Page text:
Page:Sacred Books of the East - Volume 6.djvu/42

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the qur′ân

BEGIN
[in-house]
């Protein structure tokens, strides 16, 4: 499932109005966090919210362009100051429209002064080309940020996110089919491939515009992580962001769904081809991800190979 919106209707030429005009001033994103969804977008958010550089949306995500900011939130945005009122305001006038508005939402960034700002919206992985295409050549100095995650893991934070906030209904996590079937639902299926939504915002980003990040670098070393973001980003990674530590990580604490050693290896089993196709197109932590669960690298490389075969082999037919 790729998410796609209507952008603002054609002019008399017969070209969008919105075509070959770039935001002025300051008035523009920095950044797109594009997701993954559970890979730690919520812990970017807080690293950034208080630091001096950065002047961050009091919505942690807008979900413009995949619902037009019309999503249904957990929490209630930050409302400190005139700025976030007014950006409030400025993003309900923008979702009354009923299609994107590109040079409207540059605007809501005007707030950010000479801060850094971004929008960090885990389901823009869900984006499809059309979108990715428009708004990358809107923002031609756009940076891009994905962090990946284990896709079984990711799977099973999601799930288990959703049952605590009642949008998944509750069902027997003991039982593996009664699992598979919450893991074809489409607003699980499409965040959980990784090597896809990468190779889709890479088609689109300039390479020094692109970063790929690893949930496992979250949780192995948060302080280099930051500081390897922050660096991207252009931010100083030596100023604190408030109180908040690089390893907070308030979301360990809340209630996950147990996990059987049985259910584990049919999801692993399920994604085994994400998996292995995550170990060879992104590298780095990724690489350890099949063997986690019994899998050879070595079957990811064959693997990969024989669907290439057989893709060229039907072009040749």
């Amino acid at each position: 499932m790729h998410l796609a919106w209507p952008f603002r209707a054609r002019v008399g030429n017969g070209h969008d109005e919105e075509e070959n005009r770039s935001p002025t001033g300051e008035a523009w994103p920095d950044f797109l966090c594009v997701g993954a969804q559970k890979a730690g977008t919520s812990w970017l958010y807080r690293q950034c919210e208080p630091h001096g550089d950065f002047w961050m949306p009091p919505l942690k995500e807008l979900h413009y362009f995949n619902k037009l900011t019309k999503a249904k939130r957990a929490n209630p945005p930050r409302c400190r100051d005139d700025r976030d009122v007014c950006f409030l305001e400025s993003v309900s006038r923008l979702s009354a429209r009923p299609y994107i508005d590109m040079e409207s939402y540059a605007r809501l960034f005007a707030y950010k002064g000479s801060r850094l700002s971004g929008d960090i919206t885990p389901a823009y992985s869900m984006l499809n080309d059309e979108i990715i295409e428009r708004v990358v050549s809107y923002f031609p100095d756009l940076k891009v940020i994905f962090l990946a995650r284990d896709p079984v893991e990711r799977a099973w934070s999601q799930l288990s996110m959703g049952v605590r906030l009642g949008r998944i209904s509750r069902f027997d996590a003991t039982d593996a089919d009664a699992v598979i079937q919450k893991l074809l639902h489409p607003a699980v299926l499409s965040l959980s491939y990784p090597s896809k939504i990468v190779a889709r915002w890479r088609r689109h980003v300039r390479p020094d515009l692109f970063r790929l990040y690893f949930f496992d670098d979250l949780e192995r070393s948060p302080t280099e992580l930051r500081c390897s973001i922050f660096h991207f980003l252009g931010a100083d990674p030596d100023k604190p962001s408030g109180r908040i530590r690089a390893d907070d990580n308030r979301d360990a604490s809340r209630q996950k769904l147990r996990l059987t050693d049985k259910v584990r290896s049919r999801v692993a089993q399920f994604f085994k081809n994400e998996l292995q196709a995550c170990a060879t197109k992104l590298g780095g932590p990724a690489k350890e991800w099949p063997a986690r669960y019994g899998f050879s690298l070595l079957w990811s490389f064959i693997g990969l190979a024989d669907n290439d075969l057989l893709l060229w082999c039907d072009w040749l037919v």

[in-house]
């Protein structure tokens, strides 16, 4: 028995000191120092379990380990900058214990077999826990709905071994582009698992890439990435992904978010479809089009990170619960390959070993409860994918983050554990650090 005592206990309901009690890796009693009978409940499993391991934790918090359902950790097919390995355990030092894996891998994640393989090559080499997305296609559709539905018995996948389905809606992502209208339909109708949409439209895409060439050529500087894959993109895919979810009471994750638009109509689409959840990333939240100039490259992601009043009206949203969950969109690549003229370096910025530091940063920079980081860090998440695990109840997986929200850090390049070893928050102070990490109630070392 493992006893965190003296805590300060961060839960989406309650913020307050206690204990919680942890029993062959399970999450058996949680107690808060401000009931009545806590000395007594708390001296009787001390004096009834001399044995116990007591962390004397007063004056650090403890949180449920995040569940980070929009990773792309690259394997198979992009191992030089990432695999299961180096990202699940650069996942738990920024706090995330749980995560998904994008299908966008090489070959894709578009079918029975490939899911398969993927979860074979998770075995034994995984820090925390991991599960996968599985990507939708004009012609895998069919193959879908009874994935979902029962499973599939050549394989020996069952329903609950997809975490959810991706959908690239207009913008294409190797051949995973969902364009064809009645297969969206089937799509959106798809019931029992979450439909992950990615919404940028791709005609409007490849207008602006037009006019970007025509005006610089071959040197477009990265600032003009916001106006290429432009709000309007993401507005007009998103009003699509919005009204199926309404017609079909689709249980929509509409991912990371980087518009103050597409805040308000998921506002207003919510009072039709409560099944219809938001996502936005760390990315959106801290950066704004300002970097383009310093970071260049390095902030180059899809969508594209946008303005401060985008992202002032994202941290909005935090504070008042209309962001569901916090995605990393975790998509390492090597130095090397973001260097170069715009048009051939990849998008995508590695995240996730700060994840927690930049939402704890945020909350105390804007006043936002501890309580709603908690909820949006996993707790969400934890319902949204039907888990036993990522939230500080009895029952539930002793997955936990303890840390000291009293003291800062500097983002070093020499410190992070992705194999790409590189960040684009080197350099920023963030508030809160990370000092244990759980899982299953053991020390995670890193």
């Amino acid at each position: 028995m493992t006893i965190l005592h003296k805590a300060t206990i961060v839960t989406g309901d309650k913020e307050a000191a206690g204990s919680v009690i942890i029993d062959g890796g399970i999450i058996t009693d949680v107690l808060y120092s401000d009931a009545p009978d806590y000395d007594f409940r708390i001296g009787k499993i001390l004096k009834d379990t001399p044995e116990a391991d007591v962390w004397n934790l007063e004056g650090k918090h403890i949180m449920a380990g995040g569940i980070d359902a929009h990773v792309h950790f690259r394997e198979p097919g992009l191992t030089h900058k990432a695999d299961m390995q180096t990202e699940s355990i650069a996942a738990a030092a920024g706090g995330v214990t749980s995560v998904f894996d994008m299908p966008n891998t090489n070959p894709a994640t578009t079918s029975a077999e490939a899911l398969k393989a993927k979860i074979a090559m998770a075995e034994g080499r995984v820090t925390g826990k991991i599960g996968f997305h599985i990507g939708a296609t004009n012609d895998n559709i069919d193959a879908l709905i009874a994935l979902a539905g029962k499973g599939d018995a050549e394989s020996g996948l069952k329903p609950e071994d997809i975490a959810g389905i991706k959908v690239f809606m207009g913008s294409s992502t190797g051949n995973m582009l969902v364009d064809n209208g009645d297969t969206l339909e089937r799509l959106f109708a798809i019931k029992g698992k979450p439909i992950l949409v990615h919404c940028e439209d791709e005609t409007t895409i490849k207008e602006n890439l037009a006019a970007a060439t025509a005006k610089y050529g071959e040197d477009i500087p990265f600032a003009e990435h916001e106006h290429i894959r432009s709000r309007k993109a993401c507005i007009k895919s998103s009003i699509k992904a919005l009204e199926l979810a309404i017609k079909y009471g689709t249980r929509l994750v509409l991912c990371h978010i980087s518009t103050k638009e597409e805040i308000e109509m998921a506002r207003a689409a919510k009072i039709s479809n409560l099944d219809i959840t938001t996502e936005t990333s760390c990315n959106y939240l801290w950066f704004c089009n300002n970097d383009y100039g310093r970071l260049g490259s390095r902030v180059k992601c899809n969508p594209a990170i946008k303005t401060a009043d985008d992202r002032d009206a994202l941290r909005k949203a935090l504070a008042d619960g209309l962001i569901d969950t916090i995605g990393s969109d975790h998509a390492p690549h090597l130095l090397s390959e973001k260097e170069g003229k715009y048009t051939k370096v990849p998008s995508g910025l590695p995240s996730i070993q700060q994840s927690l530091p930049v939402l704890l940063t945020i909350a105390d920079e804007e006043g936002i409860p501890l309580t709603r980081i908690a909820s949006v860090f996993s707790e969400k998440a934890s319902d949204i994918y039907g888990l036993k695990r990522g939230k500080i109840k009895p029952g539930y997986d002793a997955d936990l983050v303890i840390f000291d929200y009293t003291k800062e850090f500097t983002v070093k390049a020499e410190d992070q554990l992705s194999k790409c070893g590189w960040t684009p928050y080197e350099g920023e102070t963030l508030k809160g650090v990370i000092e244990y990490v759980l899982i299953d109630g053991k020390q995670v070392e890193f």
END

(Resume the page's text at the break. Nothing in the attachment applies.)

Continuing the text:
hopes of surprising Abu Sufiyân at Bedr, where the caravan usually halted, but the Meccan had been too much upon his guard, pressed on with all possible haste, and was soon out of danger. The caravan comprised most of the chief men of Mecca, besides its rich freight. Abu Sufiyân’s message, therefore, asking for succour, caused a complete panic in the city. An army of nearly 1,000 men was immediately equipped and marched forth to the rescue, but on the way met a second messenger from Abu Sufiyân with the news that all danger was passed. On this 300 of them returned to Mecca, whilst others hurried to join the caravan. Mohammed was still advancing, in hopes of surprising the caravan, when he was informed of the approach of the Meccan army. After a council of war it was decided to advance and meet the enemy first, as, in the event of victory, they could afterwards pursue the caravan. Arrived at Bedr, the Muslims took up such a position that their foes could not approach the wells, and during the night the rain fell with such violence that the Meccans could scarcely march upon the sodden soil. In the morning these latter were at a great disadvantage, wearied by the state of the ground, and harassed by the blinding sun which shone straight in their faces; but Mohammed, whose numbers were far inferior, awaited the issue of the combat with no little anxiety. During the first part of the engagement the Muslims, by Mohammed's order, stood firm to their posts, whilst he encouraged them by promising the immediate reward of Paradise to those who should fall martyrs in the cause : whilst a fierce winter storm of wind which was blowing at the time, and which added to the discomfort and embarrassment of the enemy, he called the work of Gabriel with a thousand angels fighting for the faith. At length Mohammed gave the expected signal; taking up a handful he threw it towards the Meccans, and exclaimed, 'May their faces be covered with shame! Muslims to the attack!' The condition of the ground so hampered the movements of the Meccans that they were soon completely routed. Several